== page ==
In my whole life, I have known no wise people (over a broad subject matter area) who didn’t read all the time – none, zero… You’d be amazed at how much Warren (Buffett) reads – at how much I read. My children laugh at me. They think I’m a book with a couple of legs sticking out. – Charlie Munger
The Dow Jones Industrial Average rebounded last week to post a healthy gain of over 1% on the strength of continued stellar second quarter corporate earnings reports from the blue chips. The previous week saw the Dow decline while the Nasdaq Composite Index and the S&P 500 posted solid gains. The S&P 500 Index was virtually flat last week and the Nasdaq was down slightly. The two biggest contributors to the Dow’s advance were Caterpillar and Boeing, both of which reported earnings that easily beat analysts’ estimates. Not only was Boeing responsible for much of the Dow’s gain, but the company accounted for nearly the entire gain of 6.5% in the June durable goods orders, which was better than expected and at a 3-year high. To be sure, the technology sector continues to be the best performing sector of the market with a year-to-date gain in excess of 20%, but earnings results from the big technology companies were mixed last week. While Facebook beat on both the top and bottom lines and topped 2 billion users, Amazon.com missed badly on earnings even as it beat revenue estimates. Alphabet (Google) managed to post better than expected earnings but its profit was lower due to a huge fine it paid to the European Union (EU). Each of these stocks reacted differently to the earnings news with Facebook shares rising, Google essentially flat and Amazon.com falling, but the net effect on the Nasdaq was virtually nil. The other important news event last week was the Federal Open Market Committee (FOMC) meeting and the results were as expected. The Fed decided to leave interest rates unchanged but said that the unwinding of its balance sheet will start “relatively soon” even though it acknowledged that inflation remains below its 2% target. The reduction in its securities portfolio could start as early as September. With about 180 S&P 500 companies reporting earnings last week, it marked the busiest week of the earnings season and the impressive results so far have provided a strong underpinning for the stock market as the month of July comes to an end.
The advance reading of second quarter gross domestic product (GDP) was 2.6%, considerably better than the 1.4% growth in the first quarter and basically in line with estimates. The International Monetary Fund (IMF), however, lowered its forecast for U.S. economic growth in 2017 and 2018 due to expected tightening by the Federal Reserve. Housing data was mixed as existing home sales in June fell nearly 2% while new home sales rose nearly 1%. Consumer confidence in July hit its second highest level since 2000 and the University of Michigan consumer sentiment index for July also topped expectations.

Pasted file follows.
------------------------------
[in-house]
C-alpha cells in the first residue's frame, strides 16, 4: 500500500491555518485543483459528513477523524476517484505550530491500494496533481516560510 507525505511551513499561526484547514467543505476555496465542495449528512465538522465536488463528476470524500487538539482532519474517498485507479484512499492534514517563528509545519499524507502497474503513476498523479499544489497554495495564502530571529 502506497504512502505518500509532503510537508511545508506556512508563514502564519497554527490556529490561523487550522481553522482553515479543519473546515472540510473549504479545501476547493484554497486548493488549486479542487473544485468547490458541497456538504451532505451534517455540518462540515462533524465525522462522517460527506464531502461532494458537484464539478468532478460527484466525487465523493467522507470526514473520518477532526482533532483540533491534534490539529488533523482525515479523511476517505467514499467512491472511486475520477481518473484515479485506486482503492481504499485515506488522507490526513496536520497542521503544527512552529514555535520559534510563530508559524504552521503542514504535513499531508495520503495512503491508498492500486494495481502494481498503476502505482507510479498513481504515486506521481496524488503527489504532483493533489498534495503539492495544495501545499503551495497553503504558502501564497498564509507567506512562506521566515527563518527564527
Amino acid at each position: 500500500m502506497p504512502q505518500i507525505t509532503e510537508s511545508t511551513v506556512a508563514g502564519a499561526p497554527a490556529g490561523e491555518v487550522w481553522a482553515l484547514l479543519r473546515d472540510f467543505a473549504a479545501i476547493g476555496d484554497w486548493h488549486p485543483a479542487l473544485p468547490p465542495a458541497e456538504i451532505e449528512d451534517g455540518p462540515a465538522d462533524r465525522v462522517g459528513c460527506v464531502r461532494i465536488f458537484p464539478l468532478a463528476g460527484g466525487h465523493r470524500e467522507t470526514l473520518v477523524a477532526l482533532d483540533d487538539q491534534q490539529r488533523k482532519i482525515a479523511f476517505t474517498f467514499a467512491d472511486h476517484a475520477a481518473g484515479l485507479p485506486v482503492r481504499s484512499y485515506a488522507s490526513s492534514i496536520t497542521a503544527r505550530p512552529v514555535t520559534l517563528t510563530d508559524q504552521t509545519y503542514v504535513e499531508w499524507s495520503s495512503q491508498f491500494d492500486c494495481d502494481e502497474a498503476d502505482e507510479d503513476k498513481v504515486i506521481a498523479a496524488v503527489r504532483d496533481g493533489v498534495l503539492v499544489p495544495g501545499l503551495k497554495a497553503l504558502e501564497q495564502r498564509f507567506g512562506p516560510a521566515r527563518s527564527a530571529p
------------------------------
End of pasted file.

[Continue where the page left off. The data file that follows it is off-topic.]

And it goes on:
The price of oil rose nearly 9% to $49.71 a barrel, its best week since December, as Saudi Arabia agreed to cap its exports and OPEC announced that it might penalize those members that aren’t complying with its efforts to limit production.
For the week, the Dow Jones Industrial Average rose 1.2% to close at 21,830 while the S&P 500 Index was virtually flat and closed at 2,472. The Nasdaq Composite Index edged down 0.2% to close at 6,374.
The most significant piece of economic data this week will be the July employment report. The total number of new jobs is expected to increase by about 180,000 and the unemployment rate is expected to decline slightly to 4.3% from 4.4%. Both numbers would be indicative of a strong labor market. The July Chicago Purchasing Manager’s Index (PMI) is forecast to fall from the reading in June but still show solid expansion. June factory orders should rebound strongly from those reported in May and June construction spending is expected to show a modest increase.
Corporate earnings growth has been 10% in the second quarter and favorable earnings results should continue again this week. Among the most notable companies on the earnings agenda are Apple, Allstate, MetLife, Archer Daniels Midland, Kellogg, Pfizer, Berkshire Hathaway, Duke Energy, Devon Energy, Viacom, Time Warner and Emerson Electric.
The key takeaway from the Federal Open Market Committee (FOMC) meeting last week was not the fact that interest rates remain unchanged, but that the Fed plans to begin the process of shrinking its balance sheet, possibly as soon as September. The Fed has already raised interest rates twice this year and most economists expect one more rate hike between now and year-end. Despite these tightening measures, the yield on the 10-year Treasury has barely budged. The yield on the 10-year Treasury at the start of the year was 2.45% and the yield now is 2.29%, a drop of just 16 basis points. Although the Trump administration’s pro-growth policy agenda has failed to materialize, U.S. economic growth has still improved and global growth has also accelerated, especially in Europe. Interest rates have remained stubbornly low primarily because inflation has been almost non-existent, but that could change in the months ahead. Oil prices have recently spiked higher and even though the health care bill failed to pass, there is a much better chance that tax reform and tax cuts will be implemented. This would mean more economic stimulus and faster growth and, presumably, higher inflation. While the Fed seems confident that it can reduce the securities on its balance sheet in an orderly fashion, there is a chance that things do not go smoothly. But even if inflation does head higher, it’s difficult to see the yield on the 10-year Treasury ending the year much higher than 2.50% or 2.75%.